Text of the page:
ATO Targets High Income Individuals with Non-Commercial Business Activities
Under the Taxation Laws Amendment (Budget Measures 2) Act 2009 the ATO has made changes to the existing non-commercial loss rules from 1 July 2009. The ATO has moved to prevent individuals with an adjusted taxable income above $250,000 from having access to immediate deductions for losses generated from unprofitable business activities against their salary, wage and other income.
The amendments have been ‘sold’ by the Government as being necessary to prevent a loss of revenue due to the activities of wealth ‘hobby farmers’, the non-commercial loss rules can apply to a much boarder range of taxpayers.
In 2009/10 Lauren receives $220,000 salary income and has $50,000 reportable superannuation contributions. In addition to her salary Lauren owns a party planning business which she does in her spare time. The party planning business has never actually made a profit and in 2009/10 the party planning business had income of $15,000 and expenses of $25,000 resulting in a loss of $10,000. Lauren does not meet the income requirements as her total salary and reportable superannuation contributions are over $270,000 – over the $250,000 limit. As a result Lauren cannot apply the $10,000 loss against her assessable income (unless the Commissioner’s discretion is obtained). Instead the loss can only be applied against assessable income from the business in future income years.
A non-commercial loss is a loss made from business operations that are carried out as an individual, either as a sole trader or as a partner in a partnership. If a non-commercial loss is made then there are specific rules that must be passed to enable the non-commercial loss to be offset against income from other sources.
These key changes include:
- The introduction of an income requirement to further restrict the circumstances where a business loss can offset other income;
- A new exception for business losses solely caused by deductions claimed for the small business and general business tax break;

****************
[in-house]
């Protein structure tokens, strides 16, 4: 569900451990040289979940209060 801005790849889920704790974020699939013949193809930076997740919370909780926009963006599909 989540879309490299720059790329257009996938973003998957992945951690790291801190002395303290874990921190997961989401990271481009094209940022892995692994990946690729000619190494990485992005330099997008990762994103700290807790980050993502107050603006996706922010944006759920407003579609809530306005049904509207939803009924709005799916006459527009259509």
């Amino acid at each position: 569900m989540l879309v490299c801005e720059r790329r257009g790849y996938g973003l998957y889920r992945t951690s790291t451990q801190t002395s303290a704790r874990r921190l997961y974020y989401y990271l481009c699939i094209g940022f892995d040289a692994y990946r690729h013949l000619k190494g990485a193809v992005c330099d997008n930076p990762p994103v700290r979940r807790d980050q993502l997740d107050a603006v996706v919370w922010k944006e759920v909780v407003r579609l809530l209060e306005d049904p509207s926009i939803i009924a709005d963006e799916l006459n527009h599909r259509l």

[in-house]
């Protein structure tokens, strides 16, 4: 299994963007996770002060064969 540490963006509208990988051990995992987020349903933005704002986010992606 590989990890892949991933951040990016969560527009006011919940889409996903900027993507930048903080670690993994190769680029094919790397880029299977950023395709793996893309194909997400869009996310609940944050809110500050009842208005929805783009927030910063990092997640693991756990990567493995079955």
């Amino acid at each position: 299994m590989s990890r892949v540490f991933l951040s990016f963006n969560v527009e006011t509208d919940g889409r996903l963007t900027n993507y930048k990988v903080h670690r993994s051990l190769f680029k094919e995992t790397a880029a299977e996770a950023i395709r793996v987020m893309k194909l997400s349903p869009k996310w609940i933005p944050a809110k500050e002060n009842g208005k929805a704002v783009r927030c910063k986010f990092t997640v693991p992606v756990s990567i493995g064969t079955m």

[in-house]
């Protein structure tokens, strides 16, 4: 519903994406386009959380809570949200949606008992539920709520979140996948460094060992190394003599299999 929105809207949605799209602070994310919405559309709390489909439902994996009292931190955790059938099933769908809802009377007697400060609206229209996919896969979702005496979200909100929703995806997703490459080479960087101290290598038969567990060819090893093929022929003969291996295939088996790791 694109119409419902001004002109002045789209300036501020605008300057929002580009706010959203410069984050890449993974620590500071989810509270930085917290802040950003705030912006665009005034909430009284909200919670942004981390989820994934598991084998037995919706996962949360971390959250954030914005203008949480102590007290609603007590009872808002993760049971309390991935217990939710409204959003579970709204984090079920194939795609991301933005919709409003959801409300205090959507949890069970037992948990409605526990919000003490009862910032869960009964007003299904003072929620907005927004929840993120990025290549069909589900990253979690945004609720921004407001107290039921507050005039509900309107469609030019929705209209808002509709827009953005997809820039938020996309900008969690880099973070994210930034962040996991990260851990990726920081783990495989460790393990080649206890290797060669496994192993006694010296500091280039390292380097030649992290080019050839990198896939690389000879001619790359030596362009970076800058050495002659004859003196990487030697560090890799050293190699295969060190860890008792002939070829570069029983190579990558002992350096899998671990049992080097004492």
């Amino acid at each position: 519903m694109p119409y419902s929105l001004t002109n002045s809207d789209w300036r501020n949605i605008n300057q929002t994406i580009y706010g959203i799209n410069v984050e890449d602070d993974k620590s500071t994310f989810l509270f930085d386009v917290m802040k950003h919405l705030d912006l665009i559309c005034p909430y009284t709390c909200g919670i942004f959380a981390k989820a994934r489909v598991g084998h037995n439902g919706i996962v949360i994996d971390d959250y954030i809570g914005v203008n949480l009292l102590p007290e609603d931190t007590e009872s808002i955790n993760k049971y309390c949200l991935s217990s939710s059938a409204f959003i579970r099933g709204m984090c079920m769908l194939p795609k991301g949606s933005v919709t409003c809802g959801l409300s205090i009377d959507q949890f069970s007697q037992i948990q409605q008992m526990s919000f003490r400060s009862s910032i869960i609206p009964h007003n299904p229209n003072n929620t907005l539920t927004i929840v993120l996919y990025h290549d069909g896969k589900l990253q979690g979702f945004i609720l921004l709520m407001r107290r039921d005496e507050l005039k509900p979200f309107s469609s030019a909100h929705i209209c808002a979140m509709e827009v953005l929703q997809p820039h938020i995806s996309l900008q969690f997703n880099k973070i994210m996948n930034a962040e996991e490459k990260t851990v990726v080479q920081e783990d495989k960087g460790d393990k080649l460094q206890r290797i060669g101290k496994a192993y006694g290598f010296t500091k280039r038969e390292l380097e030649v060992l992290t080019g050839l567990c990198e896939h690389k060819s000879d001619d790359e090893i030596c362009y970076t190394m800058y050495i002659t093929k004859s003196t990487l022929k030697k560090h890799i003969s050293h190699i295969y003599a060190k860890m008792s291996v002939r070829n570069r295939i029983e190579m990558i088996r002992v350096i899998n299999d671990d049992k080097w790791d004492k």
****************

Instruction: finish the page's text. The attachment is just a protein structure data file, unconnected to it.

- A new Commissioner’s discretion for individuals who do not meet the income requirements but whose business activity is subject to a lead time;
- Ensuring existing Commissioner’s discretions continue to apply.
In addition from 1 Jul 2009 onwards non-commercial losses can only be offset against income from other sources if you meet on of the following criteria:
- One of the exceptions for primary production or professional arts businesses apply;
- The income requirement are met and one of the four tests is satisfied (profits test, assessable income test, other assets test, real property test) ;
- The Commissioner has exercised his discretion to allow you to claim the loss, or
- The loss is solely due to a deduction claimed under the small business and general business tax break.
An exception applies to specific net losses as a result of primary production or professional arts business activities if the total income from other sources not related to the business activity is less than $40,000 (excluding capital gains).
To meet the income requirements the total amount of the following must be less than $250,000
- Taxable income (excluding business losses);
- Reportable fringe benefits;
- Reportable superannuation contributions;
- Total net investment losses.
In addition to the income retirements one of the four tests must be passed. These tests are as follows:
- The assessable income from the business activity is over $20,000;
- The business has produced a profit in three of the past five years (including current year);
- The business uses real property or an interest in real property worth a least $500,000 on a continuing basis, OR
- The business holds other assets worth at least $100,000 on a continuing basis.
If the business fails to be in the exception category or meet the income requirement and one of the four tests then in limited circumstances may be able to apply for Commissioner’s discretion. An application for Commissioner’s discretion can only be applied for either in special circumstances or due to the nature of the business activity there is a lead time before the business can pass one of the four tests.
If the tax loss is due to a tax deduction arising from the small business and general business tax break the non-commercial loss can offset other income for the 2009-10 and 2010-11 financial years.
The non-commercial business loss tests must be applied each year that a business makes a loss. If it is determined that the loss cannot be claimed in the current financial year under the non-commercial loss rules then the loss is deferred until such a time it can offset future profits.
If you feel that you may be impacted by these developments we recommend that you contact us for advice and clarification.